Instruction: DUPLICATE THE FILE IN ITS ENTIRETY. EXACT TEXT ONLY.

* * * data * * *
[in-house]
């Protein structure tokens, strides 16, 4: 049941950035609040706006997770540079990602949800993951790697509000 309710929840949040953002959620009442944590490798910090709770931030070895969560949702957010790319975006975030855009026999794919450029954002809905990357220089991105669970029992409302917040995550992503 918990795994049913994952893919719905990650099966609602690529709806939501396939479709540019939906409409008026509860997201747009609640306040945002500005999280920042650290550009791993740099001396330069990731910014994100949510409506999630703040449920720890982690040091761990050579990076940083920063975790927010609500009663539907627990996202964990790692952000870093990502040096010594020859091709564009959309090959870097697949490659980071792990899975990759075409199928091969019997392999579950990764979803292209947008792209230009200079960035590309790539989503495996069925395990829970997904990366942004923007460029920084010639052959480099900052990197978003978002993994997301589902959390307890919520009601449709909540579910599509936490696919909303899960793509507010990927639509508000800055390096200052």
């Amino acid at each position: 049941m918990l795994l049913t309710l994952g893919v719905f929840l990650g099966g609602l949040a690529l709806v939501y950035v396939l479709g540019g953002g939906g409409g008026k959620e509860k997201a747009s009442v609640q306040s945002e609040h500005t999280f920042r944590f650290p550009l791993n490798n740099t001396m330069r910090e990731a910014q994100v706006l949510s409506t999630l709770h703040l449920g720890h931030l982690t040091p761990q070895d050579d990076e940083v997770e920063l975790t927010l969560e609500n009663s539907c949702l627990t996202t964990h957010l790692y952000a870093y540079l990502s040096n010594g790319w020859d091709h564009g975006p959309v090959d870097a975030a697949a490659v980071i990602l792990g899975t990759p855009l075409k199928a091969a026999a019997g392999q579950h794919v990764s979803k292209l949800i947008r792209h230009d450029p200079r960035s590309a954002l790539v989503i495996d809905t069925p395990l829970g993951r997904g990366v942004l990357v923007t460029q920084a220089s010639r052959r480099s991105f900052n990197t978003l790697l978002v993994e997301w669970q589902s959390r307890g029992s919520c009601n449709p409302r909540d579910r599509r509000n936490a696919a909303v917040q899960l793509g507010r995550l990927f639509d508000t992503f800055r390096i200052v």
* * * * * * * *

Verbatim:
[in-house]
């Protein structure tokens, strides 16, 4: 049941950035609040706006997770540079990602949800993951790697509000 309710929840949040953002959620009442944590490798910090709770931030070895969560949702957010790319975006975030855009026999794919450029954002809905990357220089991105669970029992409302917040995550992503 918990795994049913994952893919719905990650099966609602690529709806939501396939479709540019939906409409008026509860997201747009609640306040945002500005999280920042650290550009791993740099001396330069990731910014994100949510409506999630703040449920720890982690040091761990050579990076940083920063975790927010609500009663539907627990996202964990790692952000870093990502040096010594020859091709564009959309090959870097697949490659980071792990899975990759075409199928091969019997392999579950990764979803292209947008792209230009200079960035590309790539989503495996069925395990829970997904990366942004923007460029920084010639052959480099900052990197978003978002993994997301589902959390307890919520009601449709909540579910599509936490696919909303899960793509507010990927639509508000800055390096200052």
């Amino acid at each position: 049941m918990l795994l049913t309710l994952g893919v719905f929840l990650g099966g609602l949040a690529l709806v939501y950035v396939l479709g540019g953002g939906g409409g008026k959620e509860k997201a747009s009442v609640q306040s945002e609040h500005t999280f920042r944590f650290p550009l791993n490798n740099t001396m330069r910090e990731a910014q994100v706006l949510s409506t999630l709770h703040l449920g720890h931030l982690t040091p761990q070895d050579d990076e940083v997770e920063l975790t927010l969560e609500n009663s539907c949702l627990t996202t964990h957010l790692y952000a870093y540079l990502s040096n010594g790319w020859d091709h564009g975006p959309v090959d870097a975030a697949a490659v980071i990602l792990g899975t990759p855009l075409k199928a091969a026999a019997g392999q579950h794919v990764s979803k292209l949800i947008r792209h230009d450029p200079r960035s590309a954002l790539v989503i495996d809905t069925p395990l829970g993951r997904g990366v942004l990357v923007t460029q920084a220089s010639r052959r480099s991105f900052n990197t978003l790697l978002v993994e997301w669970q589902s959390r307890g029992s919520c009601n449709p409302r909540d579910r599509r509000n936490a696919a909303v917040q899960l793509g507010r995550l990927f639509d508000t992503f800055r390096i200052v």